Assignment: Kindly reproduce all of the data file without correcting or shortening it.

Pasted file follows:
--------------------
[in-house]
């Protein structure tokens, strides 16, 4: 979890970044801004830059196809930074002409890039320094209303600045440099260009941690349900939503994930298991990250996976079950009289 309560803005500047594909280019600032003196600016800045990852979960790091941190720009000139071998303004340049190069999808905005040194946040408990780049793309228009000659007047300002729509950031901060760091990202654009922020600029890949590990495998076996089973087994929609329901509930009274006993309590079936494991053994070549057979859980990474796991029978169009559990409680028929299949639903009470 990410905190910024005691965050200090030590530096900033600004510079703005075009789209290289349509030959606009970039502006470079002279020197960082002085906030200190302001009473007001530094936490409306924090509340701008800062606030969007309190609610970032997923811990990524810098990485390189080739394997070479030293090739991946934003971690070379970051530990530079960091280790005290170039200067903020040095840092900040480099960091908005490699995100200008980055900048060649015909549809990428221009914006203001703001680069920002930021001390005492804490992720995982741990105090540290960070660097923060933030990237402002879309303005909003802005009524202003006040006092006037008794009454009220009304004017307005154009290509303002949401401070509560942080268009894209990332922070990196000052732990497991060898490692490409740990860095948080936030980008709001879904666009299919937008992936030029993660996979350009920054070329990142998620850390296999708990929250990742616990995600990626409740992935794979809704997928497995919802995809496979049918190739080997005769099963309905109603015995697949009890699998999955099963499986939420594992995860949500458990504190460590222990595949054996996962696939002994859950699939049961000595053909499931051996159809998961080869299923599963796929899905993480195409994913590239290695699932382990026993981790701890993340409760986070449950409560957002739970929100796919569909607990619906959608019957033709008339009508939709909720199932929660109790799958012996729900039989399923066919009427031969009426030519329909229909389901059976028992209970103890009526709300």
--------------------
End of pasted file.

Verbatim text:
[in-house]
């Protein structure tokens, strides 16, 4: 979890970044801004830059196809930074002409890039320094209303600045440099260009941690349900939503994930298991990250996976079950009289 309560803005500047594909280019600032003196600016800045990852979960790091941190720009000139071998303004340049190069999808905005040194946040408990780049793309228009000659007047300002729509950031901060760091990202654009922020600029890949590990495998076996089973087994929609329901509930009274006993309590079936494991053994070549057979859980990474796991029978169009559990409680028929299949639903009470 990410905190910024005691965050200090030590530096900033600004510079703005075009789209290289349509030959606009970039502006470079002279020197960082002085906030200190302001009473007001530094936490409306924090509340701008800062606030969007309190609610970032997923811990990524810098990485390189080739394997070479030293090739991946934003971690070379970051530990530079960091280790005290170039200067903020040095840092900040480099960091908005490699995100200008980055900048060649015909549809990428221009914006203001703001680069920002930021001390005492804490992720995982741990105090540290960070660097923060933030990237402002879309303005909003802005009524202003006040006092006037008794009454009220009304004017307005154009290509303002949401401070509560942080268009894209990332922070990196000052732990497991060898490692490409740990860095948080936030980008709001879904666009299919937008992936030029993660996979350009920054070329990142998620850390296999708990929250990742616990995600990626409740992935794979809704997928497995919802995809496979049918190739080997005769099963309905109603015995697949009890699998999955099963499986939420594992995860949500458990504190460590222990595949054996996962696939002994859950699939049961000595053909499931051996159809998961080869299923599963796929899905993480195409994913590239290695699932382990026993981790701890993340409760986070449950409560957002739970929100796919569909607990619906959608019957033709008339009508939709909720199932929660109790799958012996729900039989399923066919009427031969009426030519329909229909389901059976028992209970103890009526709300």